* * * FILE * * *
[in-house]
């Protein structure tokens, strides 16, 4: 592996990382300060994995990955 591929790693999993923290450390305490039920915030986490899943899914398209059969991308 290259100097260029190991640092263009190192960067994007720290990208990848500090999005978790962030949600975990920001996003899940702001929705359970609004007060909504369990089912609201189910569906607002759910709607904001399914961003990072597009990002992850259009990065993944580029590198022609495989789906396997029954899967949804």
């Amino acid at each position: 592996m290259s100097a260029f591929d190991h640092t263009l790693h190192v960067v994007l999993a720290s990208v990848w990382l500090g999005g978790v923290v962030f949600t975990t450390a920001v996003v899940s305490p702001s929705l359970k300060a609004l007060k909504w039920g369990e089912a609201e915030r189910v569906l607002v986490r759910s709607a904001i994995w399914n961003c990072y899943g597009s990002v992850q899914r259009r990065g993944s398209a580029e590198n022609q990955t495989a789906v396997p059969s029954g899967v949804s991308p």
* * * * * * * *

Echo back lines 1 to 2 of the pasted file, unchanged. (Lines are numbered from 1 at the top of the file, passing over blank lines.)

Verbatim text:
[in-house]
């Protein structure tokens, strides 16, 4: 592996990382300060994995990955 591929790693999993923290450390305490039920915030986490899943899914398209059969991308 290259100097260029190991640092263009190192960067994007720290990208990848500090999005978790962030949600975990920001996003899940702001929705359970609004007060909504369990089912609201189910569906607002759910709607904001399914961003990072597009990002992850259009990065993944580029590198022609495989789906396997029954899967949804």